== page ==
Innovations which had been years in the making were perfectly positioned and perfectly timed when the pandemic began. New, cutting-edge technologies allowed families to relocate, transactions to close, and commerce to continue even as much of the nation ground to a halt in early 2020.

Indeed, without the broader market activity that has been catalyzed by our industry – with home sales hitting 15-year highs and demand for multifamily and industrial real estate booming – this period of relative economic prosperity would have been more distant, more elusive. 

As is the case for most things in life, hard work and sacrifice are to thank. But we can also credit a principal that is perpetually in focus at NAR – innovation.

Renowned economist Theodore Levitt once said that creativity is thinking up new things, while innovation is doing new things.

It’s been American real estate’s collective, remarkable ability to continue doing new things that has made this revival possible, a phenomenon which has benefitted consumers everywhere along the way.

Through our tech growth program, REACH, and our association’s investment arm, Second Century Ventures (SCV), NAR has been on the cutting edge of innovation in real estate technology for more than a decade.

Some of the more than two dozen companies from the REACH portfolio which were instrumental in the industry overcoming lockdowns and social distancing measures include BoxBrownie.com and Immoviewer, which specialize in 3D 360 tours and floor plan renders; UbiPark, a contact-free smart parking solution; and Loop&Tie, a bespoke gifting platform that helps real estate professionals engage with clients and employees from afar.

Overall, SCV has allowed Realtors® to seed some 160 technology companies that engage in everything from digital title and escrow transfers to virtual staging tools and automated marketing campaigns. E-signature services provider DocuSign and remote notarization platform Notarize are a few of the most recognizable entities, but a host of others have imagined the revolutionary resources which will soon be commonplace in our industry.

Residential markets reaching 15-year highs in the midst of a pandemic without tools like these is simply unimaginable.

In the commercial sector, too, these innovations have proven invaluable. Some of the 30 new technology companies supported by REACH Commercial which have been leading the charge these past two years include Lulafit, Pear Chef, and Cove. Indeed, just months after the pandemic broke, Cove launched new software platforms to help tenants and building owners return to work safely once stay-at-home orders were lifted.

As Bisnow highlighted at the time, these innovative new resources were created to help companies track the occupancy of their spaces, set cleaning schedules and conduct health checks, while their employees could reserve desks, stagger arrival times, and form elevator queues.

Looking ahead, we must retain the aptitude for progress that propelled real estate through COVID in order for our industry to thrive through the seemingly endless string of market transformations.
 
One of the true bright spots in an otherwise tragic circumstance is that this pandemic has made people more aware of the places and spaces we occupy. How all of us live and work in these spaces has changed forever. Naturally, this new mindset has generated a renewed focus on sustainability.

Real estate’s motivation to engage is obvious.

The First Street Foundation, which developed the Flood Factor tool employed on realtor.com® and elsewhere to provide flood risk assessments for hundreds of millions of properties, engaged on a recent study which estimated structural damage from U.S. flooding will exceed $13 billion in 2022.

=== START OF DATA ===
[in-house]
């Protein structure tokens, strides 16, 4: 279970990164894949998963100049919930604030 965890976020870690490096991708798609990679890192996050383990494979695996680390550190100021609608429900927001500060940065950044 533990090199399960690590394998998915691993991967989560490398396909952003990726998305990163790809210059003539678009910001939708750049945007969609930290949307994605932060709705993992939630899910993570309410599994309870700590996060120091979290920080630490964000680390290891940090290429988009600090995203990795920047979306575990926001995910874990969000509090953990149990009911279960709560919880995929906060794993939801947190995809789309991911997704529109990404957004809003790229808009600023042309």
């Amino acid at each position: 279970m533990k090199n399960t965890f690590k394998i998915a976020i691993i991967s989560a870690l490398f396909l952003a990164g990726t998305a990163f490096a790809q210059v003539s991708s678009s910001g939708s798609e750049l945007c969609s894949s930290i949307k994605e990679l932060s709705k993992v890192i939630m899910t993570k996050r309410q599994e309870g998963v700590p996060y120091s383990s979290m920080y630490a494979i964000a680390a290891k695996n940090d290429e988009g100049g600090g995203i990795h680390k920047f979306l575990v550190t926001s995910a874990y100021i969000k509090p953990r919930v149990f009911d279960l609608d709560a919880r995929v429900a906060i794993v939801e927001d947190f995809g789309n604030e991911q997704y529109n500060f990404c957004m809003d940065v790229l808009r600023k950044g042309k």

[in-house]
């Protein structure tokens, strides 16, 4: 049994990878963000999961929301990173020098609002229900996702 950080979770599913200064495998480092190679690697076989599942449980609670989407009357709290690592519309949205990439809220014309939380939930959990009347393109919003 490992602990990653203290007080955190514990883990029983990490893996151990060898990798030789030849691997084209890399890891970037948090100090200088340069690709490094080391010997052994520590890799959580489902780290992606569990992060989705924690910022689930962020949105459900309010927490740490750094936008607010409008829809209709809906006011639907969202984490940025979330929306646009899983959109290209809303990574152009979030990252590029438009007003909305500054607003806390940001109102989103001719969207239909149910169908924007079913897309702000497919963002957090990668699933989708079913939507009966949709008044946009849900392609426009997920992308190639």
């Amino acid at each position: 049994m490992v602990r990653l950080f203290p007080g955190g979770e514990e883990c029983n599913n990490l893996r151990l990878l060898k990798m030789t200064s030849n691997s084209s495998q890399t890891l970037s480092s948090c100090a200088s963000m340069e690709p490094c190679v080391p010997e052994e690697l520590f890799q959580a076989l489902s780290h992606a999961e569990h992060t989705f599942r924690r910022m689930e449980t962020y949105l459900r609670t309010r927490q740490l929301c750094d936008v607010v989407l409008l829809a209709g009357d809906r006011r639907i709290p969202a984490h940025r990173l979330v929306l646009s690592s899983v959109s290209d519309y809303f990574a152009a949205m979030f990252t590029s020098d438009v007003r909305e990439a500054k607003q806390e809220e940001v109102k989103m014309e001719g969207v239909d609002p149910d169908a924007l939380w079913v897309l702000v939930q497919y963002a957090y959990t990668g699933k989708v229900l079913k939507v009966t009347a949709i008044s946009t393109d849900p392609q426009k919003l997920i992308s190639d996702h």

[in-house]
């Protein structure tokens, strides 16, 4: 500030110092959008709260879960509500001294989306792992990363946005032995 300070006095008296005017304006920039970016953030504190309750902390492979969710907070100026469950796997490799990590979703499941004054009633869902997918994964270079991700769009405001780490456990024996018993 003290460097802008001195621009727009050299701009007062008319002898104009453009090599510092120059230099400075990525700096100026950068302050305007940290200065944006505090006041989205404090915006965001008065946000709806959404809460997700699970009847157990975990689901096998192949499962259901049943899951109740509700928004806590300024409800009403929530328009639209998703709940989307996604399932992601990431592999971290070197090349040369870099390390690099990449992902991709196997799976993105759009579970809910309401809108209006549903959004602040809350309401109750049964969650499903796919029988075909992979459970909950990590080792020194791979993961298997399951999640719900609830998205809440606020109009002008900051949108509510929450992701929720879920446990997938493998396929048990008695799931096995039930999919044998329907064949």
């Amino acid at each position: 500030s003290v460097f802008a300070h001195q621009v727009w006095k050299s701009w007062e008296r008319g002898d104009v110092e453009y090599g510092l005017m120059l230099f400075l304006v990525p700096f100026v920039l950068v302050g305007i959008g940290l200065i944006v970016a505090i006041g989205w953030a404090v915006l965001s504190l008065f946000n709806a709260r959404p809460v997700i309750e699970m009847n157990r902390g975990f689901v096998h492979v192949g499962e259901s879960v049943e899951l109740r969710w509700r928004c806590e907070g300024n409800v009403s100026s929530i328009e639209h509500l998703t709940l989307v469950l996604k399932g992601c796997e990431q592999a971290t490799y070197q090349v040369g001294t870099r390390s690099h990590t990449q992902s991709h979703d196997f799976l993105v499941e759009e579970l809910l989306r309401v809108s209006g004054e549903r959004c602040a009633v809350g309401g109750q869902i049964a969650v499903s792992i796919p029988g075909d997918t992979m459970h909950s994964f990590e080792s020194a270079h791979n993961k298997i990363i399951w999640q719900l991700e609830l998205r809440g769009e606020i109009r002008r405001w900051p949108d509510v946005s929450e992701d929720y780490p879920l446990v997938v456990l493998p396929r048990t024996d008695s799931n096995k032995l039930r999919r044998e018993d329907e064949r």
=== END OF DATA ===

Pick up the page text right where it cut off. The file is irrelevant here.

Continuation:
More severe flooding events and property damage are the most widely known consequence of climate change, but its impacts do not stop there.

CoreLogic’s 2020 Wildfire Risk Report reported more than 1.9 million homes – with an associated reconstruction cost of almost $650 billion – were at elevated risk of wildfire damage. The regions most at risk, perhaps unsurprisingly, are metro areas in California. 

NAR offers grant resources to state and local Realtor® associations in effort to make communities more resilient, encouraging new and unique strategies that foster sustainability and combat the potentially damaging impacts of climate change. In Oregon, for example, the Rogue Valley Association of Realtors® – a region devastated by wildfires in recent years – used a Consumer Advocacy grant from NAR to coordinate a two-day training and certification program for home inspectors conducted by the National Fire Protection Association.

Henry Ford is claimed to have noted that if he had asked his first customers what they wanted, “they would have said faster horses,” rather than the automobile. Whether Ford said this or not is today the subject of some digital disagreement. But that’s irrelevant.

Truth is, we often don’t know what we need until we’re faced with a moment of distress or distraction or despair. A once-in-a century global pandemic, for example.

No one knows the future, and very few know what they will want at any, undetermined point in it. All we know for certain is that the future will be different than today.

And if we’re not changing the status quo, we might just find that we’ve become it.


Bob Goldberg is CEO of the National Association of Realtors®. Since assuming the role in August of 2017, Bob has overseen transformations that have positioned NAR as real estate’s leading figure in the fight for diversity and inclusion; the industry’s primary driver of technological innovation; and as an association lauded for a genuine, unwavering commitment to its members. As part of the responsibility NAR has to more than 1.5 million REALTORS® worldwide, Goldberg has overseen the formation of a number of initiatives which have influenced the market and proven immensely valuable to NAR’s general membership.